**Given date: February 20**

**Due Date: March 8**

**Total: 25pts**

In this assignment you will implement the main regularization approaches as well as cross validation. You will study how the OLS criterion that we used in regression can be extended to classification.

Using the lines below load the dataset 'Assignment2_Ex1_xi' and 'Assignment2_Ex1_ti'. Each of the points in the training set is represented by 5 features $x_{i,1}$, $x_{i,2}, \ldots x_{i,5}$. Among those features we want to find those which are the most meaningful to the description of the targets $t_i$. You can think of the targets as expressing for example the probability to develop a particular trait or disease and the features as encoding the expressivity of particular genes. In such a framework the objective would thus mean finding the genes that most influence the particular trait. For this we will implement a Best Subset Selection approach with cross validation. Complete the cell below by implementing the following steps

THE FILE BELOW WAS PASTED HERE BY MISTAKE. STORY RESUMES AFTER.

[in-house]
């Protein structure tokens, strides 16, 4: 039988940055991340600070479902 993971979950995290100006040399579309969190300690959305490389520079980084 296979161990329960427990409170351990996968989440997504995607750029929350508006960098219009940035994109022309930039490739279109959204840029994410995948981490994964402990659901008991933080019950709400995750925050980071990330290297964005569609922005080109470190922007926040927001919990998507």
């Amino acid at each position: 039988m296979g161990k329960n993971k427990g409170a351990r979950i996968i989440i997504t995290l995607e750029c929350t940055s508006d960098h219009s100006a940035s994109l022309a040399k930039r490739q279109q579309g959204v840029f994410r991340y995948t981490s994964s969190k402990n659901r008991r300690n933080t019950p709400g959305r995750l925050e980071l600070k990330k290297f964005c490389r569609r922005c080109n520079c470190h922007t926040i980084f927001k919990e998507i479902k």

**1.** For each number of weights (d=1 to 5) compute all the subsets (beta_i, beta_j, ...) of size d of weights.

**2.** Split the training set in K=5 bins, for each bin k=1,...5, learn the weights by using the linear_regression function of scikit learn (do not reimplement gradient descent except if you really have too much time). Learn the weights on the remaining K-1 bins then comute the MSE on bin k.
**3.** Find the optimal subset of coefficients by comparing the MSE and plot the MSE as a function of the number k of weights by averaging the errors over the size k subsets. I.e MSE(1) = (1/5)(MSE(beta0) + MSE(beta1) + ...MSE(beta4))